Our job is to teach them how to be independent and productive so that one day they can function in the world of adults, and that learning to wait is not a bad thing. (Okay, off my soapbox now. My husband runs a day care, and more and more we see children who are “at demand” children, who do not understand that their place in the home, while important, is not the sole reason for the family’s existence.)
If you do feel your priorities slipping, what do you do to get back on track?
I take a time out, and stop beating myself up. If God’s mercies are new every morning, I try to redirect myself and rearrange activities. If I have to tell the family, “sorry, I can’t watch the DVD tonight, I have to write,” I do. (We love watching movies together.)
Has there ever been a time God told you to set aside your writing to focus on other areas of your life? If so, how did you handle that?
Yes, the summer of 2004. It was hard at first. I can’t say that God “told” me to stop writing, but I spent a good part of June and July trying to refinish our kitchen cabinet doors. One night my husband and I spent the evening using furniture stripper and talking. I realized that even if I wasn’t working on The Great American Novel, my life was more than just okay. I realized I was blessed and that my worth consisted of more than my writing.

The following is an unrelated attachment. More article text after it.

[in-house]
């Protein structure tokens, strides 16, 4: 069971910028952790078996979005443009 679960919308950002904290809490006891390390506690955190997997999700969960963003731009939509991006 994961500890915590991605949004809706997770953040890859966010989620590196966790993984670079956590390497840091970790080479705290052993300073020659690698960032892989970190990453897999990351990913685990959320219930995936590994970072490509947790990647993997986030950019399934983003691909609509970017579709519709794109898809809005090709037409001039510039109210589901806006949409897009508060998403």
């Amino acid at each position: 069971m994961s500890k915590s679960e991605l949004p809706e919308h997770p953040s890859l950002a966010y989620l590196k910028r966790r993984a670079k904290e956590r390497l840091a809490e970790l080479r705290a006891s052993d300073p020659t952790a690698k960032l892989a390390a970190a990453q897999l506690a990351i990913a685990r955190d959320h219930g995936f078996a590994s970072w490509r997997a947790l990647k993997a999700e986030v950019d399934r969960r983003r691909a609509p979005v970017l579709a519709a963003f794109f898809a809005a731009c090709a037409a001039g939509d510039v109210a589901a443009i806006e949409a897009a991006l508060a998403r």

Did you ever feel like you’ve “missed” God in regards to writing, that maybe you should be doing something else?
I sure did. There was a very dry period when I felt like I was spinning my wheels, stuck on the same novel proposal for a long time. My prayer was, “God, if I’m wasting my time, please tell me. I can do other things for You if that’s what You want. You’ve given me other abilities.” (And this was months before I got the e-mail containing a contract.)
When do you find the time to write, and how do you handle interruptions in your writing life?